Ok We won’t be testing real actual lava, of course not as it would be far too hot! But we will be having fun and all my four girls have enjoyed this from my youngest when she was 2 to my eldest at 10 years old.
It's a great introduction to viscosity so...
What you will need for this experiment is:
· 2 plates – we used plastic plates for this experiment.
· A pen
· A saucer
· Liquid honey
· Washing up liquid
· A tablespoon
· A stopwatch
Before we start let’s do a little hypothesis –hypothesis is an ‘educated guess’ of what you think will happen before you try it out and find out for sure. You could look at making your own science journal if you like.
We are going to put honey on one plate in the centre and washing up liquid on the other which do you think will get to the edge of the plate the fastest?
Now to experiment and see if we are right!
Using the saucer draw a large circle on each plate.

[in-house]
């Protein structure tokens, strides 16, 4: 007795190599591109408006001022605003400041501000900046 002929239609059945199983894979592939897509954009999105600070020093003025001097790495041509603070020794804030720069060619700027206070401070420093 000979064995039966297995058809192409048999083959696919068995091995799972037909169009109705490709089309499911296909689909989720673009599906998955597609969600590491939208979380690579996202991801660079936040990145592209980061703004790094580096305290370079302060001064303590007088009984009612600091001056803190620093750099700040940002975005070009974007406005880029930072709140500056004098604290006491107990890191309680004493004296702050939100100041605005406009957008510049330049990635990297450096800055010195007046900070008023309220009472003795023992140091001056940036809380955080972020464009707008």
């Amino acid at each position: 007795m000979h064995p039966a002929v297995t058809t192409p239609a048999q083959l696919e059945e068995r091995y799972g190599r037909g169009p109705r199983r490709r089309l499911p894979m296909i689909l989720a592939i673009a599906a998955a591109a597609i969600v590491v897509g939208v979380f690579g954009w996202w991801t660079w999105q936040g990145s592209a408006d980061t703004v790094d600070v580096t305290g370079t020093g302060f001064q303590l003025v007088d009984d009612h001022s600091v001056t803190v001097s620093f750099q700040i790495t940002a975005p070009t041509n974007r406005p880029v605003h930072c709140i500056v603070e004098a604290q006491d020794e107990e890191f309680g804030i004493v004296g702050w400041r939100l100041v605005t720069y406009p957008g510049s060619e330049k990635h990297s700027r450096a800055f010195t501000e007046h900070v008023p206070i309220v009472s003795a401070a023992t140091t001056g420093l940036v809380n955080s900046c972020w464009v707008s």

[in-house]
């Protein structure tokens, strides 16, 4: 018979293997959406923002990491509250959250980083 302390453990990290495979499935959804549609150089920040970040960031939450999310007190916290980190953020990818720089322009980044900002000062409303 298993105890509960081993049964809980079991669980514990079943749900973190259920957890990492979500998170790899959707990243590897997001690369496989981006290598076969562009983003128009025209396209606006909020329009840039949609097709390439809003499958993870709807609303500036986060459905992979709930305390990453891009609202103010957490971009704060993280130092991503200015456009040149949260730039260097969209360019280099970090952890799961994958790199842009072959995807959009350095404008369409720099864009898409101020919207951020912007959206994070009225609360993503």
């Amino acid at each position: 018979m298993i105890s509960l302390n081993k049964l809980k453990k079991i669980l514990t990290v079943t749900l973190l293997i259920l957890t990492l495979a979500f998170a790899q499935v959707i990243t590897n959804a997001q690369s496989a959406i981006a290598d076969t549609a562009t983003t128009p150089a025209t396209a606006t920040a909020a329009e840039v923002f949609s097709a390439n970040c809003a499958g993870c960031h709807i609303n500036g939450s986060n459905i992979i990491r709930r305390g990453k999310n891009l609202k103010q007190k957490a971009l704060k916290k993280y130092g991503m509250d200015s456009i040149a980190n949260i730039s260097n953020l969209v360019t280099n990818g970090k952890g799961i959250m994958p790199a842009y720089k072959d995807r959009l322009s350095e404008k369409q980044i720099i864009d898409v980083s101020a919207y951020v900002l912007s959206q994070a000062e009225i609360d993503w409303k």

Make sure you have your stop watch at hand and measure out a tablespoon of honey.
Put the carefully measured bit of honey into the centre of the plate.
Using the stopwatch leave it for 30 seconds and then mark how far the honey has travelled and then wait another 30 seconds and mark it again. Keep the stopwatch going until it has reached the circle you drew using the saucer.
Repeat STEP ONE to STEP FOUR with your second plate or, like we did do them at the same time, like a race against each other.
If NOT: again make sure you have the stopwatch ready at hand and carefully measure out a tablespoon of washing up liquid this time.
Pour it into the centre of the plate like we did last time and wait 30 seconds.
How far has it reached?
You should have noticed that it runs straight to the edge of the circle that was made with the saucer.
Why? Well it flows faster as it has a much lower viscosity than the honey; it is a thinner liquid than the honey.